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  • Record reviews: Sade, Massive Attack, The Knife and more

Music & clubs

Record reviews: Sade, Massive Attack, The Knife and more

D. Strauss, the "Decks-Berliner", dissects the latest releases.

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Sade: Soldier of Love / Sony/BMG

Timelessness can be the trickiest of marketing strategies. Usually the myth is established early: Elvis, Aretha, Michael Jackson – they were spoken of in mythological terms before leaving their mid-twenties. How could anyone be a Queen of Soul at the age of 26? The thing is, their publicists ended up being right. Was it a lucky accident? How can any artist live up to the honey-tongued praise of his or her promotion? One way is to disappear, and let the myth do the talking. Sade had a relatively regular career around the turn of the 1990s, but then decided she would only speak when she needed to… with two albums in the last 17 years. The irony being that not too much attention was being paid to her meaning: the focus was on her groove. It’s not like losing Sade’s vocals would affect a record the way, say, it did, The Doors after Jim Morrison OD-ed. Which is to say – sans Sade, her music would be only slightly more agreeably anonymous. But Soldier of Love, with its drier production, allows Sade to be more upfront about her emotional turmoil – offered in a cool and languid delivery, of course. It’s like the final acoustic track on most of Madonna’s records, during which she attempts to speak to us as if she’s a human. But she’s a myth.

Gil Scott-Heron: I’m New Here / XL/Beggars Group

Heron is often referred to as a legend, despite the fact that he was prolific during the 1970s and any interview shows him to remain a quick-minded quip meister. So when he’s called ‘mythological’, it means that he’s spent 30 years high or in jail, and any sort of comeback is going to be more of a reflection of our goodwill toward him than an artistic statement. The idea of having XL label head Richard Russell wield Heron as a cudgel of authenticity for his not particularly impressive post-industrial soundscapes does seem tasteless in the manner of myriad Bill Laswell productions. Still, Heron’s recollections remain sharp: why call him a legend or a myth, when a greater compliment would be ‘artist’? Perhaps now he’ll get to sire Melissa Etheridge’s next kid.

Massive Attack: Heligoland / Virgin

Massive Attack is another musical mythological beast that releases music rarely, and with erratic member participation – whoever’s around at the time will do. Yet the results have been consistently ‘good enough’ since the original trio and satellites split. And when everyone keeps going back to your first couple of albums, ‘good enough’ is, for the present, good enough. Over the years, the results over the years have inched from downtempo toward pop (and pop has scrunched toward them), though there are enough leftfield moves here – the electro burbling of “Flat of the Blade”; the Beach Boys by way of Zero 7 in “Prayfor Rain” – for it to remind you of a time when this music looked to be the great avant-pop merger of 1998… when there were myriad acts such as, say, Leftfield.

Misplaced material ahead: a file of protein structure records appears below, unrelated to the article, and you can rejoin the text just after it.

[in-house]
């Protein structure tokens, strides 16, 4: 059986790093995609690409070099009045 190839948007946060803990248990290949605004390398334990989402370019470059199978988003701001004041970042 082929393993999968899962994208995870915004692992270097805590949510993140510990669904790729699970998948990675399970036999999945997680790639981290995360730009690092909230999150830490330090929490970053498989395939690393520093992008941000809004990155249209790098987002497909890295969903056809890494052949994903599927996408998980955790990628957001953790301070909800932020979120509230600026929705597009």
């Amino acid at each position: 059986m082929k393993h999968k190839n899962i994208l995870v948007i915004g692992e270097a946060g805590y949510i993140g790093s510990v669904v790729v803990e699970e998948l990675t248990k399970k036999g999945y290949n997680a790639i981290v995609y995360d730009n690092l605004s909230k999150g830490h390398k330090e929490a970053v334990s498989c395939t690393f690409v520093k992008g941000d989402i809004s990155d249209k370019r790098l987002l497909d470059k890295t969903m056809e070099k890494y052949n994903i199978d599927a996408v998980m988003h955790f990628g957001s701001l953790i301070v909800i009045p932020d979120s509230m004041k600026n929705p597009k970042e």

The Knife: Tomorrow in a Year / Cooperative Music

There’s avant-pop and then there’s Pop Brands Going Avant and pecking the hands that sprinkle their seeds. Though tame compared to Muslimgauze or late-period Scott Walker, Tomorrow, an opera about Charles Darwin featuring local heroes Planningtorock and Mt. Sims, is probably the most ‘unlistenable’ album by an ostensible hitmaker since Lou Reed’s 1975 classic (and, at the time, publicly lacerated) Metal Machine Music, and the few strings attached shows just how much the industry has changed in the last 35 years. The fact that music means so little culturally can free up an artist – which can be an awful thing, as the amateurism of the approach here is coated in a Nordic stentorian-ism when a stoner Brooklyn tribal effect would be preferable. I assume that, like Darwin’s finches, you had to be there.

Rhys Chatham: The Bern Project / Hinterzimmer

I tend to prefer avant-gardists-going-pop over an avantgarde from popists: look at how Sonic Youth’s guitarists got their start with guitar terrorist Glenn Branca. Rhys Chatham was Branca’s secret weapon, now a bit less of a secret after last year’s Lincoln Center 200 guitar extravaganza. His piece “Guitar Trio” plus teen semiotics pretty much set the template for SY and all the guitar cascades that washed ashore afterward. Likewise, this recording from 2008 with Bern-based musicians reflects the post-My Bloody Valentine lightning sheets that have transformed the public musical vocabulary. So droning that might once have offended with aggression now sound twinkly and pretty. If you want to piss people off these days, you have to write an opera.